The Prime Minister left off wringing his hands, and held one of them out to Billy. 'You will suit!' he said. 'I'll engage you in a minute. But just pull the straws out of my hair first, will you? I only put them in because we hadn't been able to find a suitable King, and I find straws so useful in helping my brain to act in a crisis. Of course, once you're engaged for the situation, no one will ask you to do anything useful.'
Billy pulled the straws out, and the Prime Minister said:
'Are they all out? Thanks. Well, now you're engaged—six months on trial. You needn't do anything you don't want to. Now, your Majesty, breakfast is served at nine. Let me conduct you to the Royal apartments.'
In ten minutes Billy had come out of a silver bath filled with scented water, and was putting on the grandest clothes he had ever seen in his life. Everything was of thick, soft, pussy silk, and his boots had gold heels with gold spurs on them.
For the first time in his life it was with personal pleasure, and not from a sense of duty, that he brushed his hair and satisfied himself that none of his nails were in mourning. Then he went to breakfast, which was so fine that none but a French cook could have either cooked or described it. He was a little hungry—he had had nothing to eat since the bread and cheese at supper in Claremont Square the night before last.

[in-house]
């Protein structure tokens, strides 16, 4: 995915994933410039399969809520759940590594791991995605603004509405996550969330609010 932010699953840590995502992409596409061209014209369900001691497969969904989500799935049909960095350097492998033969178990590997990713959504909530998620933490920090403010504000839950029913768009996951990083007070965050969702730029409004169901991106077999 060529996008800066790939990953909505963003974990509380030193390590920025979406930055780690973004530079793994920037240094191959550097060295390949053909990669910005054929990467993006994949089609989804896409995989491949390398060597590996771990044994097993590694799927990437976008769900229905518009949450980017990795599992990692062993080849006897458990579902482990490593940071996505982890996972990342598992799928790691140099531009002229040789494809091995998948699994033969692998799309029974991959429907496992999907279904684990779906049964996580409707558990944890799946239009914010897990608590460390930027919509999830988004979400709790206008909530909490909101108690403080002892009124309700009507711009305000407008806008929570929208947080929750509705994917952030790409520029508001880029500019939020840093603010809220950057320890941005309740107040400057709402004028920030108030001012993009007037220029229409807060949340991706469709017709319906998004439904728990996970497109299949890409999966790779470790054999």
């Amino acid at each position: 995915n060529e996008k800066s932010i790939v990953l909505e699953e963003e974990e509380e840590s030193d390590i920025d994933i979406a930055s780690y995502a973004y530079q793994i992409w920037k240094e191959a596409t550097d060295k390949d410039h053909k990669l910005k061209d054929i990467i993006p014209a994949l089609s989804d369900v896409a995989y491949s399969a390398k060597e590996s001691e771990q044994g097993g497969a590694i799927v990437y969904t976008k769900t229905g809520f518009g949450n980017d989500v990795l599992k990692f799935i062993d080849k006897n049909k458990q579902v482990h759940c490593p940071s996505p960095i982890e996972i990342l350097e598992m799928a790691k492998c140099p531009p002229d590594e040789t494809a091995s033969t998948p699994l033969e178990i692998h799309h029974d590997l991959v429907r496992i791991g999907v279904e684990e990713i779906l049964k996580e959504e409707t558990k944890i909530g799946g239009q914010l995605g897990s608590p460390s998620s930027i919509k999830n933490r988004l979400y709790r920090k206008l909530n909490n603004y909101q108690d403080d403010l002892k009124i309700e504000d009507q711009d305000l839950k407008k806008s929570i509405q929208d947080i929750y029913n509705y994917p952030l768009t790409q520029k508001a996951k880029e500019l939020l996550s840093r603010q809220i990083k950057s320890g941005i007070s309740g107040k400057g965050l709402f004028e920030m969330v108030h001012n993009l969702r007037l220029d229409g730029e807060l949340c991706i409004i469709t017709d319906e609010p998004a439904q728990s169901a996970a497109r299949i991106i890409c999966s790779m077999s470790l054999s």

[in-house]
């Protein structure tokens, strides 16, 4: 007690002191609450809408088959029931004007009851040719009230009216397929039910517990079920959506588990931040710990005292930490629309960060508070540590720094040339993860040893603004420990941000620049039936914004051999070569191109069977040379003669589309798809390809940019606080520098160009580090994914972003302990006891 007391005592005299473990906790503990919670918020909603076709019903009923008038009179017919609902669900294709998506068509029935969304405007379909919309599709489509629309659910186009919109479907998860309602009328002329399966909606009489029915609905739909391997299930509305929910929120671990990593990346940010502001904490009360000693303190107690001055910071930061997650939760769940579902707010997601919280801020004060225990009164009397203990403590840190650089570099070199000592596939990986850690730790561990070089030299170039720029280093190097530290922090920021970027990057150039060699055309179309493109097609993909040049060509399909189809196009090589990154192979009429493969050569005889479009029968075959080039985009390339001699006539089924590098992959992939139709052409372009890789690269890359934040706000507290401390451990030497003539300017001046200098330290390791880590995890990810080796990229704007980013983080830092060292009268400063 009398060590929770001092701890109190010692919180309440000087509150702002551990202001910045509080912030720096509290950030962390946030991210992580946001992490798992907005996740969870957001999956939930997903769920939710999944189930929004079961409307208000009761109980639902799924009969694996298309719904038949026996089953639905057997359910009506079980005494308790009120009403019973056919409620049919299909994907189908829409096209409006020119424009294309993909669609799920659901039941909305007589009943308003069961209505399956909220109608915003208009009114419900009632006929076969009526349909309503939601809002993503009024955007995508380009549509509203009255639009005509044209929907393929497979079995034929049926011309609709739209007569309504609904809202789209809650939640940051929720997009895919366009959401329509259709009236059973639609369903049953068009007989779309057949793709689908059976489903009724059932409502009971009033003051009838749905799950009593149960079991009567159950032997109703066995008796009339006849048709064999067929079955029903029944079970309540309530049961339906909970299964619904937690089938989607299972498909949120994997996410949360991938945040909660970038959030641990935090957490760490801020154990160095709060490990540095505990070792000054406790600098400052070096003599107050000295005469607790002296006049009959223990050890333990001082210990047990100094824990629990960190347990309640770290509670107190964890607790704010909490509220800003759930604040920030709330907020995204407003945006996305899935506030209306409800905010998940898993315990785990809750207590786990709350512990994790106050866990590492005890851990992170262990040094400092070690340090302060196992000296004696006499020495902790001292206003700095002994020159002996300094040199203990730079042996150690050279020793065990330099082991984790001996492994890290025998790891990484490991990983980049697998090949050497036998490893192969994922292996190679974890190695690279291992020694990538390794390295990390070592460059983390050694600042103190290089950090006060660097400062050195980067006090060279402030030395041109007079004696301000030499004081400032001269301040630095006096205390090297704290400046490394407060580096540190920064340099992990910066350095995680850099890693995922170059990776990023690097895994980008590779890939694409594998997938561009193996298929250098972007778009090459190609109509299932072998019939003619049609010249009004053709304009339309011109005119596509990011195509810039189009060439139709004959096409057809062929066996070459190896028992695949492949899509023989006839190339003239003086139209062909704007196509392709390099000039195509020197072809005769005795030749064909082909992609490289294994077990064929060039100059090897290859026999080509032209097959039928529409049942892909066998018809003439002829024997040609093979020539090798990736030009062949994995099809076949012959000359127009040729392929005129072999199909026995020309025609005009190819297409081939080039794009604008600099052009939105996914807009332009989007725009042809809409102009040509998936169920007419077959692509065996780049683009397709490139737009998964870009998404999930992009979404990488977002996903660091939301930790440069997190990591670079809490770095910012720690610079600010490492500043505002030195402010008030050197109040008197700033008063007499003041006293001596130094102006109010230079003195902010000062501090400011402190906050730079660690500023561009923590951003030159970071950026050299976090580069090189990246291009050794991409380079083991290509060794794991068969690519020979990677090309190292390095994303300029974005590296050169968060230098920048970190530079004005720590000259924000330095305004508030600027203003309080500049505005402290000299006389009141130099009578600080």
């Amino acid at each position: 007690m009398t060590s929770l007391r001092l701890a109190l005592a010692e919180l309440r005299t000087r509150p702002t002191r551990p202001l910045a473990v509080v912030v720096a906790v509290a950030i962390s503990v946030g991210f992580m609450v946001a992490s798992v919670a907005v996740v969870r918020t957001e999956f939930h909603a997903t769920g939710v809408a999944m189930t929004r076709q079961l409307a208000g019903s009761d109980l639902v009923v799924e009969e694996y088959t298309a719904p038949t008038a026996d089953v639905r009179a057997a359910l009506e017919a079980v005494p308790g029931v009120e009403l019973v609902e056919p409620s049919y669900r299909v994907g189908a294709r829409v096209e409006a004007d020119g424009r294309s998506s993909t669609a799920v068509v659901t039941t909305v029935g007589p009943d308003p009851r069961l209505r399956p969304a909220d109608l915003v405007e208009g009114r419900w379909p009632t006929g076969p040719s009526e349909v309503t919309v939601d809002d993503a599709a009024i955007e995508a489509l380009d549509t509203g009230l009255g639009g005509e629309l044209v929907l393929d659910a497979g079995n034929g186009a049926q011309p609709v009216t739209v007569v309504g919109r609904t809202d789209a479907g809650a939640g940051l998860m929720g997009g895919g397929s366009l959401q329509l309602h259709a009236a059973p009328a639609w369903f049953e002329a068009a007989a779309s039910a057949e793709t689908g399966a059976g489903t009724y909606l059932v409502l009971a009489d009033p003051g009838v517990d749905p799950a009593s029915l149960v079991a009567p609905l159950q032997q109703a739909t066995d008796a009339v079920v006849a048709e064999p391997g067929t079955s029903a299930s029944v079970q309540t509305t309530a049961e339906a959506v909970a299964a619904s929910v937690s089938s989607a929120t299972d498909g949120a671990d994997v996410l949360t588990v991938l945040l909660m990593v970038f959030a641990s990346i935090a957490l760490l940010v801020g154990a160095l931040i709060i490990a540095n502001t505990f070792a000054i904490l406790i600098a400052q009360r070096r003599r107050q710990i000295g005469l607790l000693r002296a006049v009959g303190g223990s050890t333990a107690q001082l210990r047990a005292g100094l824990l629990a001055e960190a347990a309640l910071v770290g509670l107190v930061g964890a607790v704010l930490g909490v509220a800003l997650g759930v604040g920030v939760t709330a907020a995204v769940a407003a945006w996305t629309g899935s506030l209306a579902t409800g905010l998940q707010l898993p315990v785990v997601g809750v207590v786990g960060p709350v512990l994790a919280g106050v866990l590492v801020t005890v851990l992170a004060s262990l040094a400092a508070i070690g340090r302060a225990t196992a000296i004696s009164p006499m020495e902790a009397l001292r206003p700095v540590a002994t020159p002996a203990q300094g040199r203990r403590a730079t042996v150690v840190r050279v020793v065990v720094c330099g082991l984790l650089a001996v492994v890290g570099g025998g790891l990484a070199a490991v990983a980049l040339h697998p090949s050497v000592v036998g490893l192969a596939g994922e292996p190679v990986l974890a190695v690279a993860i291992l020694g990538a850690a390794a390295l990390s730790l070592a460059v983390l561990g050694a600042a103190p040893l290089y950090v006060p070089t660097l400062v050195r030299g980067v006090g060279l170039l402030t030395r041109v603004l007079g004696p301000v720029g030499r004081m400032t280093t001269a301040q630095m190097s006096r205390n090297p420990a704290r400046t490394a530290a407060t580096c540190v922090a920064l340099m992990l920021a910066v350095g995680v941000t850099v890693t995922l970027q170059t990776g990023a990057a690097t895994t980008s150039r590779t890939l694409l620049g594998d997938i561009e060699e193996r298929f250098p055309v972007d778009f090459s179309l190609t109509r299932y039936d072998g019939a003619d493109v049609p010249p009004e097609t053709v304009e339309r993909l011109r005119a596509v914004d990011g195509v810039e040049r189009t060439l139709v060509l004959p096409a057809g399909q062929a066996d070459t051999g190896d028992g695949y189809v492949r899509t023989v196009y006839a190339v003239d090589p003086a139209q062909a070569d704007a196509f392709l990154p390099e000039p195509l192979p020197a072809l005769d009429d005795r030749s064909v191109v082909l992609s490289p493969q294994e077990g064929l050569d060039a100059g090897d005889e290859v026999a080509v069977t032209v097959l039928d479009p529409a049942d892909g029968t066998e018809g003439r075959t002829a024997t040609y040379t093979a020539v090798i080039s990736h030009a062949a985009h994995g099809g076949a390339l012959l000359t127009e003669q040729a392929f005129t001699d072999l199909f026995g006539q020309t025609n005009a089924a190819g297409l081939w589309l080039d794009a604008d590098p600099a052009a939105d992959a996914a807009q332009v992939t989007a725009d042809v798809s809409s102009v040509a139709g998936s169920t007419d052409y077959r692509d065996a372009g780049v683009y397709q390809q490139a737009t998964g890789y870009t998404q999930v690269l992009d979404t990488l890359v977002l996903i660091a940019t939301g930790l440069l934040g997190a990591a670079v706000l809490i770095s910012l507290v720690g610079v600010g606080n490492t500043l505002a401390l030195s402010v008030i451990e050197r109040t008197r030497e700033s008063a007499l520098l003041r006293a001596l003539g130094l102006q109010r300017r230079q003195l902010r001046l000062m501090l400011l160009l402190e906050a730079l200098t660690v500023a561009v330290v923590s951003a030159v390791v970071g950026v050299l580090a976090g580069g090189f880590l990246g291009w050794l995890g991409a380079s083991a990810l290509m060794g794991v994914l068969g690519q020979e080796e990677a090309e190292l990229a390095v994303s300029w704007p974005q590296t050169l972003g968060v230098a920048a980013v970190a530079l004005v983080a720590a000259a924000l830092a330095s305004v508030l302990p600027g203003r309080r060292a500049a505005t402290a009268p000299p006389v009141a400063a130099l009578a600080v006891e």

After breakfast he rode out on a white pony, a thing he might have lived in Claremont Square for ever without doing. And he found he rode very well. After the ride he went on the sea in a boat, and was surprised and delighted to find that he knew how to sail as well as how to steer. In the afternoon he was taken to a circus; and in the evening the whole Court played blind-man's buff. A most enchanting day!
Next morning the breakfast was boiled underdone eggs and burnt herrings. The King was too polite to make remarks about his food, but he did feel a little disappointed.
The Prime Minister was late for breakfast and came in looking hot and flurried, and a garland of straw was entwined in the Prime Ministerial hair.
'Excuse my hair, sire,' he said. 'The cook left last night, but a new one comes at noon to-day. Meantime, I have done my best.'
Billy said it was all right, and he had had an excellent breakfast. The second day passed as happily as the first; the cook seemed to have arrived, for the breakfast was made up for by the lunch. And Billy had the pleasure of shooting at a target at two thousand yards with the Lee-Metford rifle which had arrived by the same post as himself, and hitting the bull's-eye every time.
This is really a rare thing—even when you are a King. But Billy began to think it curious that he should never have found out before how clever he was, and when he took down a volume of Virgil and found that he could read it as easily as though it had been the 'Child's First Reading-Book,' he was really astonished. So Billy said to the Prime Minister:
'How is it I know so many things without learning them?'